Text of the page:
Preschool preview night | Competition for preschools overwhelms S.F. parents

San Francisco breeds competitiveness, especially in this startup-driven era of the $4 toast slice and the $750,000 Bayview townhouse. City dwellers are used to being edged out of real estate, parking spaces and jobs. So it’s no surprise that parents just starting out on the preschool application process would approach it with over-caffeinated zeal and a measurable amount of fear.

“We felt like we needed that edge, that special effort in order to get our son into a good preschool,” said Justine Simpson, whose son is now attending the Helen Diller Family Preschool at the Jewish Community Center of San Francisco.

Mechele Pruitt

During the application process two years ago, Simpson and her husband toured several schools as a couple (which meant missing a few days of work), shelled out substantial money for a school fundraiser, sent preschool directors their family holiday card and even popped in unannounced at their first-choice school the week before admissions letters were sent out.

“And we probably were more thorough than we needed to be with essays for the applications,” she admitted. All told, Simpson estimated that the application process took 40 hours over the winter season and caused her family some serious stress. But they ended up getting offers at all of the schools they applied to.

Simpson got lucky, admits Mechele Pruitt, director of Parents Place, a program of S.F.-based Jewish Family and Children’s Services.

But even if parents don’t get acceptance letters from all the places they’ve applied to, most do end up with a suitable school.

Pruitt teaches a class on choosing a preschool, drawing upon her experience as the previous owner of two preschools in Silicon Valley. Parents Place also offers parenting workshops, parent coaching and consultation, child behavior and school support, clinical and special needs services, parent/child activity groups, and child and family therapy.

“In the city of San Francisco, we are so fortunate to have so many preschools and choices and variety,” says Mechele Pruitt, director of S.F.-based Parents Place. photo/brandpoint media

“Parents come into my class feeling overwhelmed because they are navigating all of the different types of preschools and educational philosophies, while dealing with fees and applications,” she said. Many parents feel as if the preschool choice, in setting up the foundation for their child’s education, will determine every successive step in their child’s life. Parents want the toddler-years equivalent to Harvard, Yale or Stanford. But Pruitt says this idea misses the mark.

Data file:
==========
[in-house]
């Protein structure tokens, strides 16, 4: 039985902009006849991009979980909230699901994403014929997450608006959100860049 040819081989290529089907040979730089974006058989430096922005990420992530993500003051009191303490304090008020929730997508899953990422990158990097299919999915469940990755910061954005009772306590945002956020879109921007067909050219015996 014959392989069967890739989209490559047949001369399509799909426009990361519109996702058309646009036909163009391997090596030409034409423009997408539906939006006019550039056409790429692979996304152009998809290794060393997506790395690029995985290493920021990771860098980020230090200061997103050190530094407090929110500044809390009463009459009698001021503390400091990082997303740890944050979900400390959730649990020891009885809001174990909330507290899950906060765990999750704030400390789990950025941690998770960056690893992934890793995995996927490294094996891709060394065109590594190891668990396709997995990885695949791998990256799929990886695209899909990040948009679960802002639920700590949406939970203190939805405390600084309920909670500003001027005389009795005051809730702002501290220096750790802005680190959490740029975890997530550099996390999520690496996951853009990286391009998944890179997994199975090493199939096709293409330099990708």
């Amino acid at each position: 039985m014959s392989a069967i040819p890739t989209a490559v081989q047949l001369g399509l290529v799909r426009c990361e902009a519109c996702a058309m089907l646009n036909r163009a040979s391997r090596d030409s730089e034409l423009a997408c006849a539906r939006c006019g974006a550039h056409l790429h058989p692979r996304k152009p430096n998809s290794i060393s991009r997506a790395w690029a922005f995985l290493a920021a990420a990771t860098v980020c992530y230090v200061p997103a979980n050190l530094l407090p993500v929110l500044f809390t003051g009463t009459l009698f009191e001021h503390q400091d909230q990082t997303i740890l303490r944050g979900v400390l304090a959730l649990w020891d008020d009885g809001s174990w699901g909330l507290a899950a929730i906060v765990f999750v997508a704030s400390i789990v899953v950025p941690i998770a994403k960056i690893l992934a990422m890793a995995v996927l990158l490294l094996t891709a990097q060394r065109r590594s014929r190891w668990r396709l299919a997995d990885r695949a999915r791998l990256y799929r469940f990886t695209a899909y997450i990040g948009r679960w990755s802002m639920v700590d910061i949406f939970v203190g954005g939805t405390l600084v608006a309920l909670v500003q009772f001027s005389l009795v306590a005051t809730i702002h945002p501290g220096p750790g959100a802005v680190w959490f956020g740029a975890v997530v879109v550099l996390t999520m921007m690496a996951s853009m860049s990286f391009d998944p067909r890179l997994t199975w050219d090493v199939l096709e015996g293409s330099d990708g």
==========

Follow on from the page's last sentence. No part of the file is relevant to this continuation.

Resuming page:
“In the city of San Francisco, we are so fortunate to have so many preschools and choices and variety,” she said. “Don’t set your sights just on the ones you hear about from the grapevine.”

The truth is that the city does have enough spots for every child in San Francisco to attend one of 397 preschools, and an uncounted number of licensed day-care offerings that operate as educational facilities. Many are partially or fully subsidized by Preschool for All, a program funded by California’s tobacco tax.

In her workshop, Pruitt counsels parents that the city has many small, high-quality programs that may not be as popular as Lone Mountain or Pacific Primary, but they are equally — or perhaps better — suited to some families. Her “homework” for parents includes having them explore dozens of options, and then narrowing them down to six to eight choices for touring. Top considerations should include the tuition, the convenience of the location, and also the philosophy and size of the program — and not whether the school has ever graduated Nobel laureates or launched a playground social enterprise.

“When it gets down to it, look at the quality of the staff and program,” she said. “Go in with discerning eyes, and remember that references are important, too.” She also said that it’s important to ask about sick care, discipline and earthquake preparedness.

Simpson tells friends going through the process that they should consider the personality of the director, as well as whether the school serves hot food. “My favorite day is Wednesday, when I don’t have to pack lunch, because [my son’s] school orders pizza for the kids!” she said.

Parents of prospective preschoolers will have a chance to meet staff and hear about more than 100 city preschools on Parents Place Preschool Preview Night, which takes place Oct. 22 in San Francisco’s County Fair Building (Hall of Flowers), Golden Gate Park. The schools will be organized geographically, so Pruitt advises parents to start by looking in their district of the city first.

Parents used to shuttling young children around in harness-tight car seats know that you can’t overestimate the importance of a short ride. Simpson initially dismissed the half-hour commute she had to make each way to drop off and pick up her son. “But then we moved to the other side of the city,” she said, noting that cutting the commute time to 10 minutes dramatically improved their quality of life (and lessened the whining).